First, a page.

The Greatest Showman
Life is all about expectations. Entertainment is all about finding things to meet those expectations. Phineas Taylor (later known as P.T.) Barnum (Hugh Jackman) grew up knowing people expected him to be quiet and know his place as a tailor’s son. All he wanted was to surpass their expectations. Oh, and to prove himself worthy of Charity Hallett’s heart, the daughter of the wealthy family down the street.
One of the problems with expectations is that you can defy them, deny them, or fail to meet them – rarely is there a neutral outcome, or is anyone’s happiness part of the equation.
The Greatest Showman, the new musical extravaganza from director Michael Gracey, follows Barnum as he tries to rise above expectations. First by getting the girl (Michelle Williams), then risking it all on Barnum’s American Museum, which started out as a wax museum before transforming into a “freak” and oddities show, and ultimately, creating the circus for which he’s famous. There’s a quote from another movie, The Imitation Game, that struck me while watching this: “it’s the people that no one imagines anything of that does what no one can imagine.” Barnum was someone people thought would disappear and instead he changed how we acknowledge the things that scare us.
Barnum, in pre-Civil War New York City, brings together people that are shunned from society. Though the movie doesn’t dwell on any of their individual struggles, and I’d love to say that children today won’t understand why these people would stand out, but the more things change… We follow this troupe through Barnum’s attempt to make them popular, and then his attempt to make them accepted to high brow society. The lengths he goes to do things no one can imagine starts to make him seem ahead of his time. However, once he reaches those heights to which he aspired, the true person he was gets overshadowed by the façade of who he thinks he must now be. Thankfully, we already know how the story ends, so it’s the process that matters throughout.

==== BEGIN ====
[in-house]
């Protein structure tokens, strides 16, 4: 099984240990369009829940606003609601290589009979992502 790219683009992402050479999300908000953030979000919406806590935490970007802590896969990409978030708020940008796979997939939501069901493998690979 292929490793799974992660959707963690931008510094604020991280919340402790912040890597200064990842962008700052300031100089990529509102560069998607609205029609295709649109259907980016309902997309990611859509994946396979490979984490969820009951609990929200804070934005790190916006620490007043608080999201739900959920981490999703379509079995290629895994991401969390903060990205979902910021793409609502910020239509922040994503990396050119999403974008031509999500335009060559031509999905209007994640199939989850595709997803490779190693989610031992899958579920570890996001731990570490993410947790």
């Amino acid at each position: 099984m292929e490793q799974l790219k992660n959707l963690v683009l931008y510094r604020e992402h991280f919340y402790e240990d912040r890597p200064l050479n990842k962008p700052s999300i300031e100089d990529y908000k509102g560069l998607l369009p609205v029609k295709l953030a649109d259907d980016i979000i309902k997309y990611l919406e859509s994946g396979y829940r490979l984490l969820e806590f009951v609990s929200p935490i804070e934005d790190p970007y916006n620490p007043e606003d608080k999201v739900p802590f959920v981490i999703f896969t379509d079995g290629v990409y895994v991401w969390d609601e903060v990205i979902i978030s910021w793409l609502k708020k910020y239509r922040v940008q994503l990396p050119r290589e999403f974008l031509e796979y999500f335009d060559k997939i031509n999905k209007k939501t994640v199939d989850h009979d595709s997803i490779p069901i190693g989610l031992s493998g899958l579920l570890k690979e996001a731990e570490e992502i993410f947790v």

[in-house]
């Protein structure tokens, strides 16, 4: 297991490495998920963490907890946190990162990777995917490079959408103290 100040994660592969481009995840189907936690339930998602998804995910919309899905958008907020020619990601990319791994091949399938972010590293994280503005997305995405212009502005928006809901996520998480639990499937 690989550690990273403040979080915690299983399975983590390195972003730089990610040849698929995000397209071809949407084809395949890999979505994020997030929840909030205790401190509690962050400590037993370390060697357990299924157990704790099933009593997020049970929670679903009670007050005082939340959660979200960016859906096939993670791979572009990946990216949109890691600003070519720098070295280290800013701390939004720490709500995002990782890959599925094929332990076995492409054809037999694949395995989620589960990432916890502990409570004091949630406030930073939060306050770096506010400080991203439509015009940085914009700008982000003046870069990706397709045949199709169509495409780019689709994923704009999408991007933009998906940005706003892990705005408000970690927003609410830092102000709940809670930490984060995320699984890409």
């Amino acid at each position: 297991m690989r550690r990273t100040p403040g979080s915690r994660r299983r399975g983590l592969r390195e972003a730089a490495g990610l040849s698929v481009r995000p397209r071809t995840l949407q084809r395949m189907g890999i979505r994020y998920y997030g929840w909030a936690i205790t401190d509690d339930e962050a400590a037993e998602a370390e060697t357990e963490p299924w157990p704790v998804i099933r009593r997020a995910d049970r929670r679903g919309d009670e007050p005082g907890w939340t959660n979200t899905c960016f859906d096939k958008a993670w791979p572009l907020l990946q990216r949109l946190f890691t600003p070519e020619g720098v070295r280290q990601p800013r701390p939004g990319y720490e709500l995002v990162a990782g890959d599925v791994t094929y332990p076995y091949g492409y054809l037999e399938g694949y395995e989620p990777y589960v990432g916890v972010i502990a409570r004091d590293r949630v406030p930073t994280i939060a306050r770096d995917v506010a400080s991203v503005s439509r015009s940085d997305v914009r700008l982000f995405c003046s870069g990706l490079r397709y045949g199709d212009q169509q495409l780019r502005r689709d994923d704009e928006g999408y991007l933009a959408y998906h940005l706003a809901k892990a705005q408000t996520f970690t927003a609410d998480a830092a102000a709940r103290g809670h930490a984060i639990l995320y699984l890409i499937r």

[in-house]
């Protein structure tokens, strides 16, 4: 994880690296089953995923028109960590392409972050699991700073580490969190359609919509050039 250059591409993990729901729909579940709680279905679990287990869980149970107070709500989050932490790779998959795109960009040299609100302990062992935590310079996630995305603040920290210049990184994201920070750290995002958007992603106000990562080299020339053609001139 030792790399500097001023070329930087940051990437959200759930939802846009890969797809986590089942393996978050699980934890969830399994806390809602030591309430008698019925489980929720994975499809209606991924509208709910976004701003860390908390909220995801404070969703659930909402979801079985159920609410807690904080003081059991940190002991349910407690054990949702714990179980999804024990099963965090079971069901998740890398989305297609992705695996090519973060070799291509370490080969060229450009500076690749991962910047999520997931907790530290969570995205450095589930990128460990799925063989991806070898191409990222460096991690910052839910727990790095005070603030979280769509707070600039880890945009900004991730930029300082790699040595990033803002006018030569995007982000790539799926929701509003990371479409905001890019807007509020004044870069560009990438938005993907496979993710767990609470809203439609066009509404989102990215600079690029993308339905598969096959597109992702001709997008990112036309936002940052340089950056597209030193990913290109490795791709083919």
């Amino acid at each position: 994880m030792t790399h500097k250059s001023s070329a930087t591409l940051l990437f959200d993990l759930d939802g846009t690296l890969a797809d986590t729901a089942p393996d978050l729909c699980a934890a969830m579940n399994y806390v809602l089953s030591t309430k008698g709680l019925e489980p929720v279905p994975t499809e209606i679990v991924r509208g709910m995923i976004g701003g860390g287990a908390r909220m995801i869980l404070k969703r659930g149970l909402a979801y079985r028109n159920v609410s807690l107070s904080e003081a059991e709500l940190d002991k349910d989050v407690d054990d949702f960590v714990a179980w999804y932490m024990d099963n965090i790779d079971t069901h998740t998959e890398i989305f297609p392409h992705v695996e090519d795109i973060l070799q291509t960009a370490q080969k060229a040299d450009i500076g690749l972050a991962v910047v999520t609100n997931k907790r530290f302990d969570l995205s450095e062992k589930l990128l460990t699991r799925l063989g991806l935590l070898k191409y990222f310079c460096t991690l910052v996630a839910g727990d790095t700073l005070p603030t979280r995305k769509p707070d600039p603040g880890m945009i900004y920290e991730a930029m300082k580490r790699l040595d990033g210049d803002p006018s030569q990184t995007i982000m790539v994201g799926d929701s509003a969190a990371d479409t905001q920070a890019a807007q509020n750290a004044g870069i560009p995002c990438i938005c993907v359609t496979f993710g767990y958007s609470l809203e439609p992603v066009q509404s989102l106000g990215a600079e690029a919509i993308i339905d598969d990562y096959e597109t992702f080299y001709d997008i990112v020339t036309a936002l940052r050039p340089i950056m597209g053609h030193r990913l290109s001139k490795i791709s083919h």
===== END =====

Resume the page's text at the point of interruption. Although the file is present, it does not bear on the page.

Hugh Jackman has been given material directly in his wheelhouse, reminding us how much he loves performing – dancing, singing, and becoming the showman. I’ll admit I went into this apprehensive after Les Miserables, but this is extremely different and he’s very well-suited to all of it. The supporting cast is wonderful as well, from Lettie Lutz – the bearded lady (Keala Settle) to Tom Thumb (Sam Humphrey). A smaller story line involves Barnum’s protege, Phillip Carlyle (an all grown-up Zac Efron). Carlyle comes from the world Barnum wants to infiltrate and Barnum’s hoping the association will raise his own reputation. Through Carlyle we see acceptance of a different kind of world. Not only does he fall in love with Anne Wheeler (Zendaya), a trapeze artist who is African-American, but must also fight for the acceptance of Barnum’s troupe after the show’s creator goes on tour with an opera star Jenny Lind (Rebecca Ferguson), in hopes of making her famous and adding respectability to the Barnum name in the process.
Overall, The Greatest Showman far exceeded my very low expectations. The song writers also brought us La La Land last year and much of that film’s aspirational feeling is perpetuated throughout these songs as well – many of the tunes seem to only be trying to tell us that aspiration is sufficient. However, the movie doesn’t really follow the rules of a musical (stage or film), and the songs all have a very similar power ballad feeling. Generally, that works for me, but the gimmick song, or the deeply sad song, or the understudy making good song was missing. The whole film was at the same 8 out of 10 feeling of tension and excitement, without an influx of humor or pathos. The dancing and CGI are impressive throughout and you’ll likely want to take a young person interested in dance or theater or being a star to see this movie, and I’m pretty sure they won’t be disappointed.